The Linxian area, located in North China, is known for its very high incidence of and mortality from esophagus cancer. The local population-based cancer registries were established in 1959. Subsequently, it joined in the DSP program in 1977.8, 9 The Linxian population was approaching 900,000 in 1997.
Nanao is also one of the areas with the highest mortality for esophagus cancer in China, with a population size of more than 72,000 in 1997. It is an island and islet county located in the Chaoshan area of Guangdong province in South China. Nanao joined the DSP program in 1970 and the local population-based cancer registry was established in 1990.
In Linxian and Nanao, the excess cancers occur not only as squamous cell carcinomas of the esophagus, but also as adenocarcinomas of the gastric cardia. Historically, both of these tumors have been called esophagus cancer, because of their proximity to one another and their similarity.10
Shanghai is the most populous city in China, with more than 10,000,000 people in 1997. The Shanghai Cancer Register is a population-based registry covering the entire city of Shanghai. Shanghai was defined as a medium risk area for esophagus cancer, with reported incidence rates of 28.8 per 105 and 11.3 per 105 populations in males and females, respectively, in 1972–74. Since then, however, the incidence rate for esophagus cancer in urban Shanghai has been changing markedly.
Incidence and death rates
Information on esophagus cancer deaths in China is based on causes of death reported on death certificates collected by the DSP program. Briefly, the DSP program collects cancer mortality data from 29 provinces and municipalities and 145 DSPs, representing an estimated 1% of the Chinese population. A typical surveillance point covers a defined population of about 100,000, in which a team of workers, including a doctor, investigates each death and assess the underlying cause from medical records and interviews with family members. The DSP program has yielded reliable statistics on death and disease for the entire country and has had extensive use.6, 7, 11, 12, 13 Information on newly diagnosed esophagus cancer cases is obtained from the local population-based registries. The data used in our study were derived from the DSP and from the local population-based cancer registries.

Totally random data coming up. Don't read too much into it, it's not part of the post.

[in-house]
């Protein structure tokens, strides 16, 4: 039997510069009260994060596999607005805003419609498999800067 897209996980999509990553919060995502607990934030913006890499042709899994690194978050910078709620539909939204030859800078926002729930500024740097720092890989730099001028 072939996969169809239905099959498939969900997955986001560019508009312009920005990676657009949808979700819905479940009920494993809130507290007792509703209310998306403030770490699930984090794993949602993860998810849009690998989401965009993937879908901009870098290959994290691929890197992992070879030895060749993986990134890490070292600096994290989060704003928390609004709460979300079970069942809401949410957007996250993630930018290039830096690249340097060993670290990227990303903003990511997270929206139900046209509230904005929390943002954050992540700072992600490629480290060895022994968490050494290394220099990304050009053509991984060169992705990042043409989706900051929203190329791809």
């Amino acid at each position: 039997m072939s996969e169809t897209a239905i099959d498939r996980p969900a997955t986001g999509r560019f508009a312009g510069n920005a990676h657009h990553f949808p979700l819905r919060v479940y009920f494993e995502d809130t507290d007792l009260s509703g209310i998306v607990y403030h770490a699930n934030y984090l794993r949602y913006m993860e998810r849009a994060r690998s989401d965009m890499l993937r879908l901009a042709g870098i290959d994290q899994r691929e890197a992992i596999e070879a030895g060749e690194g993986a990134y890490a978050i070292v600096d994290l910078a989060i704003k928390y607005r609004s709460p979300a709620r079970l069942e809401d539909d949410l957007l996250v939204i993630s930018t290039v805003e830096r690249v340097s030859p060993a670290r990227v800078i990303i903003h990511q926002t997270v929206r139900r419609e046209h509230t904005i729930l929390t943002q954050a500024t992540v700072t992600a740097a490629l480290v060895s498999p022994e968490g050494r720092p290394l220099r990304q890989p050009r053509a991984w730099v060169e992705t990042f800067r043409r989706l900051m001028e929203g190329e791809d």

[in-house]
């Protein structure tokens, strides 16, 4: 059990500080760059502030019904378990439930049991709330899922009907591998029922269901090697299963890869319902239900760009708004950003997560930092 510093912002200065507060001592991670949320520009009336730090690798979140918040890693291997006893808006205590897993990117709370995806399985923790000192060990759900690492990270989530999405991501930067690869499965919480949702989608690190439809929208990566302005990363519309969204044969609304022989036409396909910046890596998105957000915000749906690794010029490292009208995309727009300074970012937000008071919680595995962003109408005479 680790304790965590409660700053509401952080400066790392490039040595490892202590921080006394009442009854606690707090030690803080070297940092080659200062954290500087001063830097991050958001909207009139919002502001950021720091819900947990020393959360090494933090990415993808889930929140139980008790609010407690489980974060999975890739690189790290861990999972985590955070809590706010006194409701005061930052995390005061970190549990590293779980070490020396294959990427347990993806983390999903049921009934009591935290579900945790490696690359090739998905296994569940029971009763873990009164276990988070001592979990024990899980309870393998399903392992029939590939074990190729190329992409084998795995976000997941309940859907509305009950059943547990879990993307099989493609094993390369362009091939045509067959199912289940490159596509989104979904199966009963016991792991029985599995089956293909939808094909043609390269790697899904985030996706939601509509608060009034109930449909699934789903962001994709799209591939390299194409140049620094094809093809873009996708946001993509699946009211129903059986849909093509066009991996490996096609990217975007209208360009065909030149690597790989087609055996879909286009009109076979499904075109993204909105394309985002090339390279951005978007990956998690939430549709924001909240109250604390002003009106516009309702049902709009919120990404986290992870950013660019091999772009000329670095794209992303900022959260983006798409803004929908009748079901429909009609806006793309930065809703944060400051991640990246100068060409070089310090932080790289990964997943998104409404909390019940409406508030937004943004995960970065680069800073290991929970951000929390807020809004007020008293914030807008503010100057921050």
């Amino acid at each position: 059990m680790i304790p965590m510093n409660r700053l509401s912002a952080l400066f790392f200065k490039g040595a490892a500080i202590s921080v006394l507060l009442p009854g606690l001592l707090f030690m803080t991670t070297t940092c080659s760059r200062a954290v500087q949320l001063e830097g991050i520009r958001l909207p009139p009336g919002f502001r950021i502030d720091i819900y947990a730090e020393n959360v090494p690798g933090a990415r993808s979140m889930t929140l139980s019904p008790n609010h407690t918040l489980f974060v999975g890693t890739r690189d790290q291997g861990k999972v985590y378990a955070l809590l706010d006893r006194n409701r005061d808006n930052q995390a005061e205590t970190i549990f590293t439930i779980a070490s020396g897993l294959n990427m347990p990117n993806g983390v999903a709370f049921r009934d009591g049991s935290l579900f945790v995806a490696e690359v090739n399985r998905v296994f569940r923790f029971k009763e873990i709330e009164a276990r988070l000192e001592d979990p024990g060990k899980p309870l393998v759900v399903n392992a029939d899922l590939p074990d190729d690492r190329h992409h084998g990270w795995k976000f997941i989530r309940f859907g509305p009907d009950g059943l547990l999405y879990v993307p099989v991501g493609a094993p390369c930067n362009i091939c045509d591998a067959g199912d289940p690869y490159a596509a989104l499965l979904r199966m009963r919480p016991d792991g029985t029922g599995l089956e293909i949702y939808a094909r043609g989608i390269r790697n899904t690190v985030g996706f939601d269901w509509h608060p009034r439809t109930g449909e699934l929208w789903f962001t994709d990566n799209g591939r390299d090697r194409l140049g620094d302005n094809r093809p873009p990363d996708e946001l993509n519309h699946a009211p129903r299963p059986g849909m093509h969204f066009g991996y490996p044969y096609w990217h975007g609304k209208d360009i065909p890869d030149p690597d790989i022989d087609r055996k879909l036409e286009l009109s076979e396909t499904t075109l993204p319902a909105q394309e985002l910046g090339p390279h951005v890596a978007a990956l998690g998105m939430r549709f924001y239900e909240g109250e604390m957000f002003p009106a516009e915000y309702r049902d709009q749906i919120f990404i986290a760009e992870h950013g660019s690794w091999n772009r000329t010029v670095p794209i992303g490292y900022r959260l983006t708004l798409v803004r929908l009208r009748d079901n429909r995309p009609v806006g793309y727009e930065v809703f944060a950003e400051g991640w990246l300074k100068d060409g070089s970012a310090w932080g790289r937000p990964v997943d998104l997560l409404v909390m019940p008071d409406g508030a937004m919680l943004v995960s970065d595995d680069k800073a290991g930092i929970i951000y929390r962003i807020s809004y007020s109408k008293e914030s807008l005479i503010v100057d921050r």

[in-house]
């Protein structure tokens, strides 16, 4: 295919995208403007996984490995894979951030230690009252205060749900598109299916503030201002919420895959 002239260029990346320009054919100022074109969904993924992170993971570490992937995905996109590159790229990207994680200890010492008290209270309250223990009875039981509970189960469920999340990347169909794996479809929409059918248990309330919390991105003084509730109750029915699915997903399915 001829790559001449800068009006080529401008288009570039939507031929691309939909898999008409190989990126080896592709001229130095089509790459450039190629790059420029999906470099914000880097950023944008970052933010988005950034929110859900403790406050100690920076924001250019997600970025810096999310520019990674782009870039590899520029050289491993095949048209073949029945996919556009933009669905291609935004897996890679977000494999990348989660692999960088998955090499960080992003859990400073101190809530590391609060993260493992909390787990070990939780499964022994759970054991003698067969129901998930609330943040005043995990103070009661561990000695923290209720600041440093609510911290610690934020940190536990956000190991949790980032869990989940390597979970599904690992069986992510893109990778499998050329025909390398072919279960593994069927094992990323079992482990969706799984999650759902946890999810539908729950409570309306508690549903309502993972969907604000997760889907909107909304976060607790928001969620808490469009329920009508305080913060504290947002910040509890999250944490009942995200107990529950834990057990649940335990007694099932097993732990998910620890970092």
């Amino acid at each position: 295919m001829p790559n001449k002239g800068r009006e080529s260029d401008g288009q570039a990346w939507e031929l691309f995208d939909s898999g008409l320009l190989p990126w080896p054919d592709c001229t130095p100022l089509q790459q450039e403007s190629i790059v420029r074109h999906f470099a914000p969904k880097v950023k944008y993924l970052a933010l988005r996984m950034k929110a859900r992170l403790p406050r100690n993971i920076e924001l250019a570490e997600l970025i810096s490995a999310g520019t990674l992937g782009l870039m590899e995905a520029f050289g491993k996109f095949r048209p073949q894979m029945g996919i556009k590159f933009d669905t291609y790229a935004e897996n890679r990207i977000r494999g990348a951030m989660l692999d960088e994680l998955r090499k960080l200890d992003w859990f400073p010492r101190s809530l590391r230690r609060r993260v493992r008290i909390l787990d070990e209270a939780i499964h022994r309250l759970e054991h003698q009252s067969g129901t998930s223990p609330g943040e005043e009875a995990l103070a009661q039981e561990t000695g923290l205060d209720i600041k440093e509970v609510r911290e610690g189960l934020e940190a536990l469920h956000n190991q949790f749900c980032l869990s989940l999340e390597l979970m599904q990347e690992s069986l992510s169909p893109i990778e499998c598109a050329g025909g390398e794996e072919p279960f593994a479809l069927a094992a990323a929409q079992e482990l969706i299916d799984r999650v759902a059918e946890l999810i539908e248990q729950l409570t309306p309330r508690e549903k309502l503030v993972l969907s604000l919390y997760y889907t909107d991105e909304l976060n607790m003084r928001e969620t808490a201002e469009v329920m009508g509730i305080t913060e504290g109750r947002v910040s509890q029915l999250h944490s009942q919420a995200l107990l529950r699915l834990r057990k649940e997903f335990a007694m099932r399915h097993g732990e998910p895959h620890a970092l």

For the analysis, we used available mortality and incidence data from 1959–99. For the period 1959–78, the 8th revision of the International Classification of Diseases (ICD-8) was used and for 1979–99 the 9th revision (ICD-9). In the ICD, cancers of the esophagus and gastric cardia were coded as 150 and 151.0, respectively.
We used resident population estimates for each year to compute age-adjusted cancer incidence and death rates. Rates are expressed as per 100,000 populations and age-adjustment was carried out by the direct method using the world standard population for Shanghai and the 1964 China standard population for Linxian and Nanao.
Average annual percent change
The average annual percent change (APC) is estimated by fitting a regression line to the natural logarithm of the rates using calendar year as a regressor variable, i.e., y = mx + b in which y = ln(rate) and x = calendar year. Then the estimated APC = 100 × (em − 1). Testing the hypothesis that the APC is equal to 0 is equivalent to testing the hypothesis that the slope of the line in the above equation is equal to 0 (i.e., that the rate is not increasing or decreasing). The hypothesis test statistic uses the t distribution of m/SEm in which SE is the SE of m and the number of df is equal to the number of calendar years −2. A 100(1 − α)% CI estimate of m is calculated using t distribution with (the number of calendar years −2) df by the formula: m ± t × SE.14 The calculation assumes that rates increase or decrease at a constant rate over time although the validity of this assumption has not been assessed. Differences between incidence or mortality trends for the 2 time periods in the same area have been tested for statistical significance using a t statistic and the number of df is equal to the sum of the number of calendar years of each time period −2 defined as the difference in the regression coefficients divided by the SE of the difference.14 Statistical significance for all hypothesis tests was assessed using p = 0.05 and 95% CI calculated with the above methods.
The countrywide mortality from esophagus cancer was estimated based on the DSP program for 1973–75 and 1990–92. The countrywide esophagus cancer mortality decreased slightly between 1973–75 (18.8 per 105 populations) and 1990–92 (17.4 per 105 populations). Mortality for each year was not, however, available countrywide.